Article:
* If anyone's counting, he actually patched my up twice in 2005, once, after Dr. The Coach and Dr. Mister Rogers scraped out my osteosarcoma, and, again, two days later along with Dr. Rogers after my meninges (brain lining) sprung a leak.

** The sphenoid houses the sphenoid sinuses.  (If you guessed maxillary sinuses, you're a dummy.) The shape of these determines different degrees of resonance in singing voices such as, for instance, Luciano Pavoratti and Bob Dylan. As time passes I will sound more and more like Bob.

*** I have been the star of many tumor boards in many hospitals. In those venues, I'm like a medical version of Hamilton!

Photo with No Apparent Relationship to this Post:

Thursday, September 8, 2016


I hardly slept last night. K and I had read up on squamous cell carcinoma (SCC), and it's just not appetizing literature. Today was the day I was to meet with oncologist Dr. Famous Squamous and see what was on the menu.

At 5:45, after about 2 hours of sleep, I got up with K, and we drove to Wicked Famous Cancer Hospital. We walked in, and the x-ray tech started an IV in my arm and injected me with that radioactive sugar I was talking about last night. Then, took a nap for maybe an hour. When I woke, my tumor had had time to suck up this delicious stuff, and I lay down for the scan. I don't remember that part, because I fell asleep again.

Then, K and I went home, and I slept. Shortly after noon, we drove back to Wicked Famous. In the car, I went over the notes I had taken on the treatment of SCC, guessing on what Dr. Squamous would probably have in store for me and what questions or objections I might have.

At the hospital, we were quickly put in an exam room. There, we sat for a almost an hour. (I'm not complaining. That would make me a hypocrite.) I actually got some work done, but, I mostly worried about what the next few months or years were going to bring. Those were not happy thoughts. Meanwhile, Dr. Otto La Ringologo, who had given me that distasteful diagnosis last week, kept poking his head in nervously, saying, "hi," and looking around.

Then, Dr. Squamous' very pleasant oncology fellow came in to take a history and examine me. I always enjoy sharing my medical history with oncology people for the first time. It makes their eyes bug out.

At long last, the eminent Dr. Squamous came in. I could barely restrain myself from peppering him with questions as we shook hands. I hadn't seen my him since my last cancer in 2005. He looked a little older.

His head was a slightly bowed, and he seemed almost rueful. He had a little smile on his face. Quietly, with one eyebrow raised, he spoke. "Before we go too far into treatment questions, we need to clarify some things. Did you see the pathology report?" I had. I have inside access. "Did you notice that there was a lot of description in it, but no definitive statement of diagnosis?"

I had noticed that. There were a lot of scary words like "dysplastic" and "invasive," but nowhere did it actually say, "squamous cell carcinoma."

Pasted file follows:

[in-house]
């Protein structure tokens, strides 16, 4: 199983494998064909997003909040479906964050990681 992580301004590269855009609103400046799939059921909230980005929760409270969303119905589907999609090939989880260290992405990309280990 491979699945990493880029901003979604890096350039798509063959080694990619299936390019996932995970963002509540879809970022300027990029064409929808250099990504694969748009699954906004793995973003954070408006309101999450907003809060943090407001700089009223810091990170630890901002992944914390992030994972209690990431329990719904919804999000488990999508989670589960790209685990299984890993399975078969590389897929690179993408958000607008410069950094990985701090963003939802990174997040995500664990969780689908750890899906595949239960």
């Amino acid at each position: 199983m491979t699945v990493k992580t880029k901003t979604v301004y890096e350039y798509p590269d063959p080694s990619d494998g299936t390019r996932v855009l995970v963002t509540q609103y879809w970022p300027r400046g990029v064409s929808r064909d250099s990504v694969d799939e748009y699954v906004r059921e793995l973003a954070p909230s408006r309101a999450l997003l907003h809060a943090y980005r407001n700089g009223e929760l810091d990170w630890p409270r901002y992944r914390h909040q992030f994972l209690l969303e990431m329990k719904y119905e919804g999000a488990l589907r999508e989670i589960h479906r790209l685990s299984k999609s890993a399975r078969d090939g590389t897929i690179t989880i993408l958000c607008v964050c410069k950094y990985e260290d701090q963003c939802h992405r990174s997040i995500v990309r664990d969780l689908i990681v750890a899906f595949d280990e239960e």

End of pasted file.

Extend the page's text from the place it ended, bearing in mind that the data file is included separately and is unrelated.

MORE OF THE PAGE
He shook his head a little. "I'm not sure it is squamous cell carcinoma."

K's and my jaws dropped, and, suddenly, the Earth shifted.

"There are other things that could look like this, and when I talked to the pathologist, he refused to be pinned down. It could be squamous cell carcinoma, but it could be a fungal infection, or it could be osteoradionecrosis.* It's also odd that you are having no symptoms. I would expect you to be in a lot of pain with SCC at this stage. And, I looked at the films from the last few years, and there has been the same enhancement in the same place all this time. This year, it's a little bigger, but, if it's SCC, it's moving a lot slower than SCC usually does."

He told us that the PET scan showed enhancement only in the nasopharynx. That means, if this is malignant, there is no invasion of local lymph nodes, and there are no metastasis. That was kind of nice to hear, but I was barely listening by then.

The rest of the visit seemed like one long exhalation of relief as we planned next steps. I will head down to F'in Famous Cancer Hospital in NYC (a.k.a. The Big Fruit) and show my pathology slides to their experts. I will meet with a surgeon (yet to be pseudonymmed) down there to discuss whether she can do a procedure to get more tissue if the pathologists need it for diagnosis or if she is willing to go in and scoop up the dead tissue and let The Fixer patch it up with another piece of my thigh or something. That might prevent me from getting any more of those cheesy infections or from rupturing my brain lining when I laugh too hard.

Of course, we did go over the worst case scenario. If it is SCC, the only proven chance at a cure would be a big surgery and more radiation, neither of which are necessarily possible with me. Otherwise, there are some very harsh old chemo agents and some newer meds that are probably not worth trying unless I am in a lot of pain (which I definitely am not!) or having other symptoms. There are some clinical trials for newer medicines, but that would be a 'hail Mary' shot. That's what I have been sweating about for days, but, suddenly, it seems a bit less immediate now.